Professional Reader

When A Book Is A Balancing Act  – Guest post by Jenn J McLeod

While I’ve written three novels with three different structures, it’s taken me book number four to attempt a dual time period piece that spreads the storytelling load over two winters—1979 and 2015. I could have told the same story by adding lots of flashbacks to the primary year, but too much back and forth can frustrate readers. Then, as if writing a dual time period was not challenging enough, I also created multiple point-of-view (POV) characters in both time periods.

The Other Side Of The Season

With all this going on in the background an author can inadvertently focus on one time period more than the other. This can lead to dragging readers kicking and screaming through a secondary story strand that fails to engage them. I learned the hard way that the act of writing a dual time period is, in fact, a balancing act. In essence, I’m presenting two stories and asking for them to be read simultaneously, both with vague (often invisible) connective concepts in the early stages. Not until much later in the book do the connections become clear and the clues I’ve sprinkled start to make sense. In order to stop the reader throwing the book at the wall in frustration, I rewrote and rewrote and rewrote to ensure both stories were equally as compelling. (Having an amazing editor and a wise reader helped.)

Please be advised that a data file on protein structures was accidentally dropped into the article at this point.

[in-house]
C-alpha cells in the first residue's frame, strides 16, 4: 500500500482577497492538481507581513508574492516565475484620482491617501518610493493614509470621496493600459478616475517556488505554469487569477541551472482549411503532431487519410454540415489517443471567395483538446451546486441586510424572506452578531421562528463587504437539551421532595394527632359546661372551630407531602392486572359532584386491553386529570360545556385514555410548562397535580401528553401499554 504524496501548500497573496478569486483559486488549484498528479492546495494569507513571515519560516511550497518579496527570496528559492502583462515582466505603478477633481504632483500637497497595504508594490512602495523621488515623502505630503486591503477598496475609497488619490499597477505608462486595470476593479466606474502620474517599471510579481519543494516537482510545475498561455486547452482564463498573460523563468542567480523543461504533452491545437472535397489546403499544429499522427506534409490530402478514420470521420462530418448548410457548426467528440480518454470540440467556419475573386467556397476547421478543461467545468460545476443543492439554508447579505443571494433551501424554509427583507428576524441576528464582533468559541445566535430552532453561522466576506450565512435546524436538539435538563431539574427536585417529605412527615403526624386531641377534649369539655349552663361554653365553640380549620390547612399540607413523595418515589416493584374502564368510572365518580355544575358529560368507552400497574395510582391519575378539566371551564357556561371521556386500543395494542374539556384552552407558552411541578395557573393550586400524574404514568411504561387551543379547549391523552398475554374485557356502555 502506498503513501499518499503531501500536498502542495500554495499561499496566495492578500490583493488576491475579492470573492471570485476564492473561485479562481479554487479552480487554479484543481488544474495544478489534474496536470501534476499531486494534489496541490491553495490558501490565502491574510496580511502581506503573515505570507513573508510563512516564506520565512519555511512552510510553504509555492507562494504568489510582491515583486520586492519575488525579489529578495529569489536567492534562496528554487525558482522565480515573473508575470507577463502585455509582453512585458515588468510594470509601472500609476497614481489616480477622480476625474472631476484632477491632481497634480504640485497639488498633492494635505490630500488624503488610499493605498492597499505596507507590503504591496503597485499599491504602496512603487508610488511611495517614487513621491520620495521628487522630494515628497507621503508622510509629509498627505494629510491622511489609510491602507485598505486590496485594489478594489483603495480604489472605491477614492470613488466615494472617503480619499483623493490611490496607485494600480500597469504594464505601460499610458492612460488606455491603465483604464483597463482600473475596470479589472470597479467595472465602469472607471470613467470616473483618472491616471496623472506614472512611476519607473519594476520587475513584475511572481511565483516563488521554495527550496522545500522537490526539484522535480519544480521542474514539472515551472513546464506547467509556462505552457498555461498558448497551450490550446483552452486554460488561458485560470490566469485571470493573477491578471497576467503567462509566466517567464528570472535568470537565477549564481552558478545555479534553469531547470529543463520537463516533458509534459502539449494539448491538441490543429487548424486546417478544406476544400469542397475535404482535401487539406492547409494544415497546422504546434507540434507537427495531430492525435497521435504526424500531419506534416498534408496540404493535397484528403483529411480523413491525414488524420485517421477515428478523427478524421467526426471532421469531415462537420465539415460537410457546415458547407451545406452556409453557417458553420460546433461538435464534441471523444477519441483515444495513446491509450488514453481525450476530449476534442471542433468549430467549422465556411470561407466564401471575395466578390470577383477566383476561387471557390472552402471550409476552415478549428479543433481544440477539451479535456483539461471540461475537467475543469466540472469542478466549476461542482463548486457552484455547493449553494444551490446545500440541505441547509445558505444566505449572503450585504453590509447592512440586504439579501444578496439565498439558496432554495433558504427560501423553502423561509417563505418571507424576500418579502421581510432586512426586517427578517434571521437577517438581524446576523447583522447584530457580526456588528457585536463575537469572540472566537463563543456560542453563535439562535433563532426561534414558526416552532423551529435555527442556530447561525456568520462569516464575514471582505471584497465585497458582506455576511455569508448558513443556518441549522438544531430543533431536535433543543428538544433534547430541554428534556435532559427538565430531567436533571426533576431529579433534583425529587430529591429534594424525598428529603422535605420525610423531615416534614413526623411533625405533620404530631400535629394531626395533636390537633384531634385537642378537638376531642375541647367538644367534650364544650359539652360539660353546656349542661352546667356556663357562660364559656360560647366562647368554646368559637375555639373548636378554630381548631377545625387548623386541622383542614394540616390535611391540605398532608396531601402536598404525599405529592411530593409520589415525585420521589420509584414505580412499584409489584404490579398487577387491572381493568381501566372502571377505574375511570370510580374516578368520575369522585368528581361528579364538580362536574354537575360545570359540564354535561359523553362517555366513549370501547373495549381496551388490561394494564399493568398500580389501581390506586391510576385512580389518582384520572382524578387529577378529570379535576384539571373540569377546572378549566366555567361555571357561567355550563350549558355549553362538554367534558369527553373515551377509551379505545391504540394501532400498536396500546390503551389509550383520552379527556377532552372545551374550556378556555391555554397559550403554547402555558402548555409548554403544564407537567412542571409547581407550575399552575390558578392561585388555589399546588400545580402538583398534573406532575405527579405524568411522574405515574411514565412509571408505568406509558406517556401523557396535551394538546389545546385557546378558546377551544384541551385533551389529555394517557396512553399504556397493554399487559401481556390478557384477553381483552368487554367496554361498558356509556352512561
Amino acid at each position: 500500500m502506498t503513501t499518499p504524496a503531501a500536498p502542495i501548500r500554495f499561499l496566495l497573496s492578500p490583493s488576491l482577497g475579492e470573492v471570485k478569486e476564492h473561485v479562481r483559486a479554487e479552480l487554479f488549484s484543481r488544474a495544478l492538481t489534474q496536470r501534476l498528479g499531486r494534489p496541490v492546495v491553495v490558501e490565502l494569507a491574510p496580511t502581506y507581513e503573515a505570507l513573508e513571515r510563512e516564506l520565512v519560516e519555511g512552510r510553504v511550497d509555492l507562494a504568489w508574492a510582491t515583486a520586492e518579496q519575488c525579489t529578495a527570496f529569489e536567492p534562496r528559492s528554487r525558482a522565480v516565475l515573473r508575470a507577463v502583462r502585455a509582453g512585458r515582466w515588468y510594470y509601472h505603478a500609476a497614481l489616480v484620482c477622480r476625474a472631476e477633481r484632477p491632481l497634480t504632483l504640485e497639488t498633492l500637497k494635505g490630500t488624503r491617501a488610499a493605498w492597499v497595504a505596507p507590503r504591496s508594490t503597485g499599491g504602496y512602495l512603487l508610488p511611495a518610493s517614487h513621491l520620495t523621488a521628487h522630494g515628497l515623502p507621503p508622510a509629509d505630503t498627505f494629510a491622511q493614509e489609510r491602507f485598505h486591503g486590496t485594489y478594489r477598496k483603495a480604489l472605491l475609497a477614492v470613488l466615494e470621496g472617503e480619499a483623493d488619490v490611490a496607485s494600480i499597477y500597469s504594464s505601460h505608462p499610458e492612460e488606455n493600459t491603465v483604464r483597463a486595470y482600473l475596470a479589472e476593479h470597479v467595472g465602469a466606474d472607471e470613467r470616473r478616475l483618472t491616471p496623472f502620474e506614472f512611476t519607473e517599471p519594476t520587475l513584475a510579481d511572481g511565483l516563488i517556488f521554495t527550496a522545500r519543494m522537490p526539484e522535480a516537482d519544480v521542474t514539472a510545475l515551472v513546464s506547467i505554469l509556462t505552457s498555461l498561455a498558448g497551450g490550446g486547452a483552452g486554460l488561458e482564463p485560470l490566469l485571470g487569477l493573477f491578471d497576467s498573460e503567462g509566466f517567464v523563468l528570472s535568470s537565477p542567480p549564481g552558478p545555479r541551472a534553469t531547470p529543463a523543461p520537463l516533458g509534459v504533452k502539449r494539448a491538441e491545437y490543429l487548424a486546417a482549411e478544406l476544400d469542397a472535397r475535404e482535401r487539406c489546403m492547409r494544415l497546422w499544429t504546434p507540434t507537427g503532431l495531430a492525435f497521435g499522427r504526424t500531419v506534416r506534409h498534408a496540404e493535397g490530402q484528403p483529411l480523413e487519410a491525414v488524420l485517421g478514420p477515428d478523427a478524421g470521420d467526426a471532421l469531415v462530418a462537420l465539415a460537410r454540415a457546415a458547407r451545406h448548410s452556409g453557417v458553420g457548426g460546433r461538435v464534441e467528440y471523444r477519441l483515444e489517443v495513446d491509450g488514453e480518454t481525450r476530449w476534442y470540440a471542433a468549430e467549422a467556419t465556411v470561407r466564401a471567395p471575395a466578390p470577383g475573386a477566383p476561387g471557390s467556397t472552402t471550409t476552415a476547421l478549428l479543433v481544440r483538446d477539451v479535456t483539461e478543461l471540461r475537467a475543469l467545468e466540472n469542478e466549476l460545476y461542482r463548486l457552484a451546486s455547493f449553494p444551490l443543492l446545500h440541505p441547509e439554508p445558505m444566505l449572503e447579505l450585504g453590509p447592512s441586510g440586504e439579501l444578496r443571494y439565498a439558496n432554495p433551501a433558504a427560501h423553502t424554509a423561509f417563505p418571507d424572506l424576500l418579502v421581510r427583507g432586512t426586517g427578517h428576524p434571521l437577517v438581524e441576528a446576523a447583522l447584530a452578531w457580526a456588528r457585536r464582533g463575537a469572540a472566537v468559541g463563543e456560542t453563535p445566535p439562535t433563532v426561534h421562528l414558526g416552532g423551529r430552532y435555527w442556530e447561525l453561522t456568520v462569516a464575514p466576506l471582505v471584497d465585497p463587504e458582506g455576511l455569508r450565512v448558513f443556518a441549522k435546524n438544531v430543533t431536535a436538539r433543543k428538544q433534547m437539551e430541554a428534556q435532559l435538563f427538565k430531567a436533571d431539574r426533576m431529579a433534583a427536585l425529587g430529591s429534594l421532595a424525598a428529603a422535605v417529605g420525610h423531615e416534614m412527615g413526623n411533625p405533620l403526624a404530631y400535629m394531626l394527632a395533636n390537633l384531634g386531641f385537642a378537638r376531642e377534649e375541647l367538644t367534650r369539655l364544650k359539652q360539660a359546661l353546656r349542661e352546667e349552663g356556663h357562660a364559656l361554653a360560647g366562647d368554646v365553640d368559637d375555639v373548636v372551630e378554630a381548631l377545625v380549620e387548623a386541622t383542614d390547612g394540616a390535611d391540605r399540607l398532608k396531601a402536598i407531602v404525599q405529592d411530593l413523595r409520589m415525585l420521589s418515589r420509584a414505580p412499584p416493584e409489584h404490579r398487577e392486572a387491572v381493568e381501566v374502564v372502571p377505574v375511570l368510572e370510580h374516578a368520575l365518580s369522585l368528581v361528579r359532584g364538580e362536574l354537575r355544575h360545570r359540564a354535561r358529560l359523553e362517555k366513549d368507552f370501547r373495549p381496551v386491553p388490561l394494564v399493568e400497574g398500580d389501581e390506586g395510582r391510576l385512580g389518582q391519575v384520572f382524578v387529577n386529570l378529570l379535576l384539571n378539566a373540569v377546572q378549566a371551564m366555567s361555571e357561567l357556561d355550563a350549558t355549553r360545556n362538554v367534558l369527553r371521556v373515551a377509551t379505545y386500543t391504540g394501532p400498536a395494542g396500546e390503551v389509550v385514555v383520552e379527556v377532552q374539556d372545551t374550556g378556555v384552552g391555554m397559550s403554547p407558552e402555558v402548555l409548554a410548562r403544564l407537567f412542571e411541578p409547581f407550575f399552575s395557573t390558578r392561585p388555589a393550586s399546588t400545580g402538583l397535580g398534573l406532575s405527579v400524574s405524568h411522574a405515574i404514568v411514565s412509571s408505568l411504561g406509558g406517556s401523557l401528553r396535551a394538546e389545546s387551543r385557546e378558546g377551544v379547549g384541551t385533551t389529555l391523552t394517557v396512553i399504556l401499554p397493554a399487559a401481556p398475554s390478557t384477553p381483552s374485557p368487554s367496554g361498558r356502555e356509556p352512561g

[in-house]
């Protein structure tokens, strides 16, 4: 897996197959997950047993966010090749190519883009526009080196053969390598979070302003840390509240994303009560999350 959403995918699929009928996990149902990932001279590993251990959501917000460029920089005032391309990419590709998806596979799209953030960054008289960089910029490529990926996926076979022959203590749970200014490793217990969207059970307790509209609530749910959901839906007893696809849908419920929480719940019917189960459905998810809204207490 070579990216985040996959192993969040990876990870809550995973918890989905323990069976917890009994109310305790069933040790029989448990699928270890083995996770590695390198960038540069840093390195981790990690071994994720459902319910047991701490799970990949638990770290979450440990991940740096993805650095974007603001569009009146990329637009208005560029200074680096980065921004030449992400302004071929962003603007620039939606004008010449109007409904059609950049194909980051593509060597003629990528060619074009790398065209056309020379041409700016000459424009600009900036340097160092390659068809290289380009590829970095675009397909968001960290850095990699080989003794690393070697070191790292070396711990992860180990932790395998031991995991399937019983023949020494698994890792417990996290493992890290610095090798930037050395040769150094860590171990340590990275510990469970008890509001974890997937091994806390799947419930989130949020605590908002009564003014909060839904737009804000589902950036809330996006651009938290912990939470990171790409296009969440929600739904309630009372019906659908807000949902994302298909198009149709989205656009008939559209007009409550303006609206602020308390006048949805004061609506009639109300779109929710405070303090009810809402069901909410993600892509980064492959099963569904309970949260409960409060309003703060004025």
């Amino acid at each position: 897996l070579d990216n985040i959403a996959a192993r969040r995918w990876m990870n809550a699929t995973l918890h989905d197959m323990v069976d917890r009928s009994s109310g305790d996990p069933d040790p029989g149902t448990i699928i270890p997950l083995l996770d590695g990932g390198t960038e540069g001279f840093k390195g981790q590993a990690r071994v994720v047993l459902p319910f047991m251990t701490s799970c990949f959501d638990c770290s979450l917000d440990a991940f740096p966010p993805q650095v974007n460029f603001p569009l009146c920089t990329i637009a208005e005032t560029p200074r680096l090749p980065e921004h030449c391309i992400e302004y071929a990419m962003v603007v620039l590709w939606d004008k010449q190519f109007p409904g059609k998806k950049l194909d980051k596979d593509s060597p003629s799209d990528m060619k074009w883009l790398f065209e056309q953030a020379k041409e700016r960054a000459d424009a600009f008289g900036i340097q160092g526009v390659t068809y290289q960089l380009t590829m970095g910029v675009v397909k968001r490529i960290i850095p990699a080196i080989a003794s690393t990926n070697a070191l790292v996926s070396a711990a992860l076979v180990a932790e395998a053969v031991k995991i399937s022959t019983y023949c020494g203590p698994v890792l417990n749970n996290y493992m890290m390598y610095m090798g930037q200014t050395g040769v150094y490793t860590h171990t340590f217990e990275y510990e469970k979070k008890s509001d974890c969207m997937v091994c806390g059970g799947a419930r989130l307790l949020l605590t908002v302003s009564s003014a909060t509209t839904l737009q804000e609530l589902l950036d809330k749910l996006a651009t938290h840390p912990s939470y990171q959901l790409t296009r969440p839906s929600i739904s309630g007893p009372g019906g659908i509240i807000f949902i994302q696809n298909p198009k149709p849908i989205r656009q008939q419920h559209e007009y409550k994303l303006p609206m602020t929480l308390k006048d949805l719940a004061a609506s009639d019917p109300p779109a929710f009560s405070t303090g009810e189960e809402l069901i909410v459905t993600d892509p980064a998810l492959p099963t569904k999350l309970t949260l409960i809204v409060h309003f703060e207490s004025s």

Whenever an author presents what are essentially two stories, there is potential for the reader to have a favourite time period and, therefore, resent being pulled away to the other side of the story. To overcome this, I created plenty of characters for readers to love (or love to hate).

Jenn J McLeod
Author Jenn J McLeod

Eventually, the two story strands (and their characters) collide and the truth about what happened in 1979 in Watercolour Cove is revealed, but keeping control of those revelations, and ensuring both stories are equally as compelling throughout, was the biggest balancing act of all. There were moments when I cursed myself for attempting such a complex plot (not to mention the cast of characters), but I am equally as excited and can’t wait to hear what readers have to say.

Note: There is a tissue warning with this book, but I promise, as always, I’ve balanced those moments out with a few laughs.

JennJ Book Blog

Book information and BUY links – www.jennjmcleod.com/book-room

Connect with Jenn on Facebook www.facebook.com/jennjmcleod.books and Twitter @jennjmcleod or join in the discussion at the Readers of Jenn J McLeod Facebook group (no cat memes allowed!)

Thanks Jenn!  Look out for my review of The Other Side Of The Season, coming tomorrow!